College revolt over bonus points plan
Minister snubbed in maths dispute
TWO universities have rejected Education Minister Mary Coughlan's attempt to introduce bonus points for higher maths students, the Irish Independent has learned.
University College Cork (UCC) and the National University of Ireland Galway (NUIG) came out firmly against the plan, which has the backing of Irish and multinational employers. The snub to the minister emerged as almost 58,000 students got their Leaving Certificate results with concerns mounting over the continued poor performance in maths in the exam.
It was disclosed just hours after Ms Coughlan said the new system could be introduced in two years amid intense criticism from business leaders over maths and science education.
"I would be hopeful that by 2012 we will see bonus points for mathematics," the minister said yesterday.
However, the Tanaiste's plans suffered a severe setback after UCC and NUIG refused to give their backing.
Decisions about entry requirements are taken by the universities, and not by the minister.
The Irish Independent has learned the academic council at UCC has voted by a substantial majority to oppose bonus points for higher level maths.
Sources in NUIG said that at a recent meeting attended by senior academics in Galway there was huge opposition to the plan.
In both colleges, the majority of academics felt the awarding of bonus points would not achieve the aims of improving either the take-up or performance in higher-level maths. They felt other measures were necessary such as greater investment in maths education, particularly for Project Maths, and upskilling teachers.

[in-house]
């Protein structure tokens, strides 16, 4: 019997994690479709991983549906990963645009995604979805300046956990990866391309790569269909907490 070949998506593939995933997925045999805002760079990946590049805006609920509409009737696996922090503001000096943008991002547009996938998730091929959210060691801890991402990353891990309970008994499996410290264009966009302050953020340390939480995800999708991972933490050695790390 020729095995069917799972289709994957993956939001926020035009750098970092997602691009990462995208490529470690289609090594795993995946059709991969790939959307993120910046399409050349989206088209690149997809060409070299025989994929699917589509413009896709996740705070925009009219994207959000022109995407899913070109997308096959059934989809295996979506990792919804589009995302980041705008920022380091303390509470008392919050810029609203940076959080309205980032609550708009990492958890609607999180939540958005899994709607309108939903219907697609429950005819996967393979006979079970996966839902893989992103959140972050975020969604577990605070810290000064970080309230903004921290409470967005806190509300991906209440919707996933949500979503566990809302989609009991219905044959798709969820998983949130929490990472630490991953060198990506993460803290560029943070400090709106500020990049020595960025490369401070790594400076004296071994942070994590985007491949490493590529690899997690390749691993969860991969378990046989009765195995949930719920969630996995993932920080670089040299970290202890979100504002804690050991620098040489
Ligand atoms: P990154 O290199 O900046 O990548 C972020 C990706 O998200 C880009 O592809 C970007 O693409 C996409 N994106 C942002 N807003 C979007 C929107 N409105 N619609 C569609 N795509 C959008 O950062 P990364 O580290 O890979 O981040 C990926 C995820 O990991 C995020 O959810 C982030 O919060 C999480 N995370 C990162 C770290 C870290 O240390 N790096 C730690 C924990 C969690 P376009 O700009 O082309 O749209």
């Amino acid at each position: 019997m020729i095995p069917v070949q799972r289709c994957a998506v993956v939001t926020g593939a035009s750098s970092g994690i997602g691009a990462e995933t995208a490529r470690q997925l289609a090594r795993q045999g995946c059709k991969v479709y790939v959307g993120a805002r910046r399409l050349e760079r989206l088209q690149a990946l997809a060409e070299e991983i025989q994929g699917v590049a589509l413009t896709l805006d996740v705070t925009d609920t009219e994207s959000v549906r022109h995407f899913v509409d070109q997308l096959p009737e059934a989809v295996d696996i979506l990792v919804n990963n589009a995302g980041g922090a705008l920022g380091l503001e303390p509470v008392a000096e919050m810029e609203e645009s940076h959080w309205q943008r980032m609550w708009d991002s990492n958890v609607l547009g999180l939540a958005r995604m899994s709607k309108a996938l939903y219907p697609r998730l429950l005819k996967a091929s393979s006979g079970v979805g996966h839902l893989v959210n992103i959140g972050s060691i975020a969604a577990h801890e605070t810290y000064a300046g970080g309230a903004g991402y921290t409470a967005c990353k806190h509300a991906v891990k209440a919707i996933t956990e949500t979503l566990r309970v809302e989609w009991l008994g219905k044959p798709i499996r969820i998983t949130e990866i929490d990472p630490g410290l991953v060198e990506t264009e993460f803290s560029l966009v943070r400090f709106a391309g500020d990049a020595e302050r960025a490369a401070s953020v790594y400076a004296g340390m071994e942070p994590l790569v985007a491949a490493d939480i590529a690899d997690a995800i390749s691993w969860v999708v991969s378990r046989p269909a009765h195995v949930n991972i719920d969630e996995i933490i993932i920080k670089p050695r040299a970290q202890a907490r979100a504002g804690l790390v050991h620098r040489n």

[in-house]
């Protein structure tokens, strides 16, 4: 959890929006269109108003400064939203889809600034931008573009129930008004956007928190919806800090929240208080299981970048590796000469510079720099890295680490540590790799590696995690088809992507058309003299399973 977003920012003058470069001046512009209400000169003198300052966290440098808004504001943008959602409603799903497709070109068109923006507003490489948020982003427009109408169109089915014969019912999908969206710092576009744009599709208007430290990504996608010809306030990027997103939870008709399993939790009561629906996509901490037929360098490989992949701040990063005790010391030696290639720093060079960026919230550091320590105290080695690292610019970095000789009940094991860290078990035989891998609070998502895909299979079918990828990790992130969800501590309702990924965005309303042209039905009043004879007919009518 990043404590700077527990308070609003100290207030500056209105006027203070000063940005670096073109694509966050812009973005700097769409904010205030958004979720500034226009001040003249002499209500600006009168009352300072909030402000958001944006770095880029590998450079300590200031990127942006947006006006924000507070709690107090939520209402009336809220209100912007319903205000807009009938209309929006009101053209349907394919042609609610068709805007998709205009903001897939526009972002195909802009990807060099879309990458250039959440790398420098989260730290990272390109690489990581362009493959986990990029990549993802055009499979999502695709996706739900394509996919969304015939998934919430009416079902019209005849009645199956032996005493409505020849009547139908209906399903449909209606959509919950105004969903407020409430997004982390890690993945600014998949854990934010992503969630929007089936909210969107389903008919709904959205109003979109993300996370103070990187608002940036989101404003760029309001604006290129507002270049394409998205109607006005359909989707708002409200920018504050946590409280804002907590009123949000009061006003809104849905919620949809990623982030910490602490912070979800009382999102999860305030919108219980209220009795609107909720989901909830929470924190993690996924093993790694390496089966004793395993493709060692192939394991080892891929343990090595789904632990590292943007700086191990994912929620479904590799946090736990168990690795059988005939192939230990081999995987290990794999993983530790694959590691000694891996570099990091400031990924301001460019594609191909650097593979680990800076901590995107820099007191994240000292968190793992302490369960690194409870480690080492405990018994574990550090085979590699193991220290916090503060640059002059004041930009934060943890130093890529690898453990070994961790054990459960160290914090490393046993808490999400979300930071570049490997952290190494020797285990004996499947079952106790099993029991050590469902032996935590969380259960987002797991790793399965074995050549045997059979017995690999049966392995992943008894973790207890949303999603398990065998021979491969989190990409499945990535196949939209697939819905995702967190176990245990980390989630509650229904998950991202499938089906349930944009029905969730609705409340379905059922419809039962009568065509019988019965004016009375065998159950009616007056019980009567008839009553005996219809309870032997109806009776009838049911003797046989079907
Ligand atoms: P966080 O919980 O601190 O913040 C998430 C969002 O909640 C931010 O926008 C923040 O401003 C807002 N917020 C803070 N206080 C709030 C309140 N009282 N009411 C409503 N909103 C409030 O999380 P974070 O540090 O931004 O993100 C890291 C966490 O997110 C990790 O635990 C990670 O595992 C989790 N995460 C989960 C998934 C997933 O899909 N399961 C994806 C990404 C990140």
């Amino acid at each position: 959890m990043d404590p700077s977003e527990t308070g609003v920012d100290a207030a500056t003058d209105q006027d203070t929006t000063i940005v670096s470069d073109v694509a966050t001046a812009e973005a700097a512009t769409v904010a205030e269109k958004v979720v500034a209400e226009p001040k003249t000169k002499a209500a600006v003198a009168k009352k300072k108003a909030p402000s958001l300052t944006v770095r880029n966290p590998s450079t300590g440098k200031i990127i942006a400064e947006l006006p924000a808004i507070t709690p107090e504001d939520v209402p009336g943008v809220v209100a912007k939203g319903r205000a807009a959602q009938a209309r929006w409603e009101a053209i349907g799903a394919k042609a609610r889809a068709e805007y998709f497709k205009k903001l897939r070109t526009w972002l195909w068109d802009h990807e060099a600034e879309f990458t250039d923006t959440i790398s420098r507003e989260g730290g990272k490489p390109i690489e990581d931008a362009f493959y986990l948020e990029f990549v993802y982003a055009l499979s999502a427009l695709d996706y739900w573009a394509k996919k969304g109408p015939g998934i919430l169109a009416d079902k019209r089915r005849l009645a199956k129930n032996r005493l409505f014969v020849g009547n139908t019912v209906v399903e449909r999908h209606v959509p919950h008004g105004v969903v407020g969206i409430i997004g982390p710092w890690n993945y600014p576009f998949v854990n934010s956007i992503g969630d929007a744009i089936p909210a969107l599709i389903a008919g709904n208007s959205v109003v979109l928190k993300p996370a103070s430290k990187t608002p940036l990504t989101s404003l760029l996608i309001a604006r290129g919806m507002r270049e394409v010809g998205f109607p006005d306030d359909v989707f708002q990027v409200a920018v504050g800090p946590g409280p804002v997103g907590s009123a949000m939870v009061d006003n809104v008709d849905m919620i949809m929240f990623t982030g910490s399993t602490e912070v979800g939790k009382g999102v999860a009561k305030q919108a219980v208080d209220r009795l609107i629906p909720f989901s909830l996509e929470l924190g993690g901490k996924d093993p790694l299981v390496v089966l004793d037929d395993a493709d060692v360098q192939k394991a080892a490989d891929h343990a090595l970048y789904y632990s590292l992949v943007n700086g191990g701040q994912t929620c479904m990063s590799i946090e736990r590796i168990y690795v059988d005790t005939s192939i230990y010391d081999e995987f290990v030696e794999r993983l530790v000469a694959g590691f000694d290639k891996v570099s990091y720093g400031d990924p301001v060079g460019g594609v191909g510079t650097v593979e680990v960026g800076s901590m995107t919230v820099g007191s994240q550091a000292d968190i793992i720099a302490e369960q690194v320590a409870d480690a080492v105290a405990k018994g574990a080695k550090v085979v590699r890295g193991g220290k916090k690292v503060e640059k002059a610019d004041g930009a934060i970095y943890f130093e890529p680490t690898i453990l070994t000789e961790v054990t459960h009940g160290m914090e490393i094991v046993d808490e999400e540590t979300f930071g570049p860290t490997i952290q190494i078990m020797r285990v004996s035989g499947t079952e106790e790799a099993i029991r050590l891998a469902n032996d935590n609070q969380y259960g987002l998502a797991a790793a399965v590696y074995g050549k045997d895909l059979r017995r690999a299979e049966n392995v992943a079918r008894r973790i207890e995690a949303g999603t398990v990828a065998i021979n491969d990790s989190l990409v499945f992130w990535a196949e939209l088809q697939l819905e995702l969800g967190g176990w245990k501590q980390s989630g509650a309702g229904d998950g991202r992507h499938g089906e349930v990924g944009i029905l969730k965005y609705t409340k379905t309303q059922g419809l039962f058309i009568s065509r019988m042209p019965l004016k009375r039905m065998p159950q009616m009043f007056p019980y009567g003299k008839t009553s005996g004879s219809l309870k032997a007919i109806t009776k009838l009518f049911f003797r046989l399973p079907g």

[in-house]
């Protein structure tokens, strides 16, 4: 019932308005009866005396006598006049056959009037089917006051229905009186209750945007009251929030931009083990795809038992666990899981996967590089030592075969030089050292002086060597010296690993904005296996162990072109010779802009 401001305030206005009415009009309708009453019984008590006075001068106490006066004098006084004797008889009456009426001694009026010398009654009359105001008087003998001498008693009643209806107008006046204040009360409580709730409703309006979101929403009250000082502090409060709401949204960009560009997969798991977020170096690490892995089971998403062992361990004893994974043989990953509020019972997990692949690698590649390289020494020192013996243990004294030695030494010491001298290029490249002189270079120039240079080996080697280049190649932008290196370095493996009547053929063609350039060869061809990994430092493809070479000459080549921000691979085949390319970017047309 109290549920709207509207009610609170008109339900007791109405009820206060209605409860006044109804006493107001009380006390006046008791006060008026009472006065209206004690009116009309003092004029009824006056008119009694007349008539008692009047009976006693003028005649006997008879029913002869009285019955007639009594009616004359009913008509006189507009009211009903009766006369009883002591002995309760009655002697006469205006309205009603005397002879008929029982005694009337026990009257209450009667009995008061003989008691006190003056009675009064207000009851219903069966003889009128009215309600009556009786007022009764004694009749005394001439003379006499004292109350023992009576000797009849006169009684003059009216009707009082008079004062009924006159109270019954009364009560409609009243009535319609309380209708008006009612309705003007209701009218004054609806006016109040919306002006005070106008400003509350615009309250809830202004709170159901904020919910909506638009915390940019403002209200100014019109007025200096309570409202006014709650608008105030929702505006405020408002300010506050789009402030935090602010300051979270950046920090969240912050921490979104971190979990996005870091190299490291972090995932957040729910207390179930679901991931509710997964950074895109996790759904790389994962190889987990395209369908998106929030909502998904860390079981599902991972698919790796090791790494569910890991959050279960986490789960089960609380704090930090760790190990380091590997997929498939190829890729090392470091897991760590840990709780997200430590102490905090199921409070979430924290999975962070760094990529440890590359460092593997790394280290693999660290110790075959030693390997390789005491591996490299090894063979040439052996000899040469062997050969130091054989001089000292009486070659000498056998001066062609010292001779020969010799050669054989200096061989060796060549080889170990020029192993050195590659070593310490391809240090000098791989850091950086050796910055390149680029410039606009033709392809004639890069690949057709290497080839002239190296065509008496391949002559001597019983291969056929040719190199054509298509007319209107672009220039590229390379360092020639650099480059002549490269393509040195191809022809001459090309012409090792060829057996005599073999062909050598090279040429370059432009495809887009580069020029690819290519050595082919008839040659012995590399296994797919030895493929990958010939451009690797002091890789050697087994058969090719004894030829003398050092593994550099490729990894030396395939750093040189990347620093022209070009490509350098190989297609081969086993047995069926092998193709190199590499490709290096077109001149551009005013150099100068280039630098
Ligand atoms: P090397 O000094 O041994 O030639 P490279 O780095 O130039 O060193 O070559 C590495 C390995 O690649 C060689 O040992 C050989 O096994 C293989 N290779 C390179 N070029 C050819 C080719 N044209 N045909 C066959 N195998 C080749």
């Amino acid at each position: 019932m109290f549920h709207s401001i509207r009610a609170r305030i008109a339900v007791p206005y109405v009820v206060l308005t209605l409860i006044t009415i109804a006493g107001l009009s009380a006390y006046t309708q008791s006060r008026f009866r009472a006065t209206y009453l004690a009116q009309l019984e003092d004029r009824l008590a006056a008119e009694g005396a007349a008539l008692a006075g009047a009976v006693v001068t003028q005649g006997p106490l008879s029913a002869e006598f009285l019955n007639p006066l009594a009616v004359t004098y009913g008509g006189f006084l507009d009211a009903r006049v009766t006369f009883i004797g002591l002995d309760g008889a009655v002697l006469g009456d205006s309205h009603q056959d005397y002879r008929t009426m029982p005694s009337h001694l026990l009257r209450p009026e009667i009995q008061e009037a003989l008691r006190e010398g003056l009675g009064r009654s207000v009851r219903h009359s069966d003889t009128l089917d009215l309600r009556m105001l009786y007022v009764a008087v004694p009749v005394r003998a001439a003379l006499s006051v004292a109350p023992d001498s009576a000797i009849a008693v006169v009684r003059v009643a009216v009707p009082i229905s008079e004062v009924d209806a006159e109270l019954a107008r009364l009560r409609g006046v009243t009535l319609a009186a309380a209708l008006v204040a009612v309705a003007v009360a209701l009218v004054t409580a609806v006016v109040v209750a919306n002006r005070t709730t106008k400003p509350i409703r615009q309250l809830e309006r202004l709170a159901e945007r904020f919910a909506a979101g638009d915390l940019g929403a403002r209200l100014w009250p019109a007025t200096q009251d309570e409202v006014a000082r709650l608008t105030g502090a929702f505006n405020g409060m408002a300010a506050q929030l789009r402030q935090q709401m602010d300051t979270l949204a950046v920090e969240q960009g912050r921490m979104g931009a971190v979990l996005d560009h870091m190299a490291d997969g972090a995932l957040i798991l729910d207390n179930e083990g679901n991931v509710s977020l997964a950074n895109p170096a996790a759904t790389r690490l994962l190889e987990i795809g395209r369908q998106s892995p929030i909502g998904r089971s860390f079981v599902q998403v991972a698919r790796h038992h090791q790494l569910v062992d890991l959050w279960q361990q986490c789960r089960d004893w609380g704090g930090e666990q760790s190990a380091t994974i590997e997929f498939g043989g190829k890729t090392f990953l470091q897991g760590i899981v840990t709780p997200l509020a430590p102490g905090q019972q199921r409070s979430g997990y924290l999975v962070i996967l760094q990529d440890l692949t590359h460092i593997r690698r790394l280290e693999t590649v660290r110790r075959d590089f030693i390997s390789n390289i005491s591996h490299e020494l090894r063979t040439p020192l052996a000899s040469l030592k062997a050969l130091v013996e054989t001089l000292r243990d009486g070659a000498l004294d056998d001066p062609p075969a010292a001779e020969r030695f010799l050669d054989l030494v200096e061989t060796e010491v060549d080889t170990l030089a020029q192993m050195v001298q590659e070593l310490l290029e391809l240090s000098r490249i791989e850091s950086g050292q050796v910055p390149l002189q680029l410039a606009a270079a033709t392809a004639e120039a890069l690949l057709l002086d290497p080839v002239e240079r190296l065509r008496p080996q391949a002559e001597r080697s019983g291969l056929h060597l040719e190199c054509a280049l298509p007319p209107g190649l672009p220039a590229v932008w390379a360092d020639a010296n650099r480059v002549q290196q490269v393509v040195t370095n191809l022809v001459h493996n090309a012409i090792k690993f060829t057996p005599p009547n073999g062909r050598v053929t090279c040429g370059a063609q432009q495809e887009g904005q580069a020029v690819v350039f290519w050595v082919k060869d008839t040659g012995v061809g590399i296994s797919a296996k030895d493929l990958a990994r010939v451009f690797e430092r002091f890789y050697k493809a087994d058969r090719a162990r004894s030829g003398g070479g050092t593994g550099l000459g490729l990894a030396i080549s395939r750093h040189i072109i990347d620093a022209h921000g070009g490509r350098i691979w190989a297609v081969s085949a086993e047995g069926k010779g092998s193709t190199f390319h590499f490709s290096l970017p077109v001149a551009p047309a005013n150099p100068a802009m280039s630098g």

Two other universities -- UCD and NUI Maynooth -- have yet to make up their minds on the proposal.
It is understood academics in both institutions are split on the issue, which will be discussed at separate academic council meetings next month.
Trinity College and DCU have already backed the proposal, but want a consensus among all seven universities before bonus points can be introduced for students taking the Leaving Cert in 2012.
The University of Limerick has always had bonus points for maths.
It is understood the academic councils in Cork and Galway did allow for a "get-out clause" and agreed that if all the other universities backed the plans they would accept bonus points "reluctantly" and under certain conditions.
UCC Registrar Professor Paul Giller said about half of second-level maths teachers did not have maths as a major subject in their degree.
In addition, official reports had indicated a number of schools were not offering higher level maths.
The Project Maths Implementation Group failed to reach a consensus on the issue. It pointed out that about 10pc of the country's 735 second-level schools were not offering higher level maths.
The American Chamber of Commerce, which represents top US businesses in Ireland, said there were major questions over the level of investment in education, the hours spent on maths and science and how the subjects were taught.
This year's Leaving Certificate students saw a worrying 10pc failure rate in ordinary level maths. In total, more than 4,000 students failed at different levels of the exam.
In science subjects -- an area the Government has been keen to promote to kickstart the economy -- chemistry students struggled with an overall failure rate of 8pc. More than 2,000 pupils failed ordinary and higher biology, while top results in physics dipped for the second year in a row.
Engineers Ireland director general John Power said more needed to be done to support maths teachers to help students fully engage with the real-life applications of the subject.
"We need to work harder to change the perception of maths at an earlier stage in schools," he said. "The smart economy and the recovery of Ireland Inc are not viable without enough graduates with the requisite maths skills to become engineers."
Ms Coughlan also committed to rolling out the Project Maths scheme nationwide to improve hands-on skills.
She said the new Project Maths -- a pilot scheme in 24 schools which only had a 5.4pc fail rate -- would be rolled out across the country.
It is based on providing hands-on, problem-solving skills.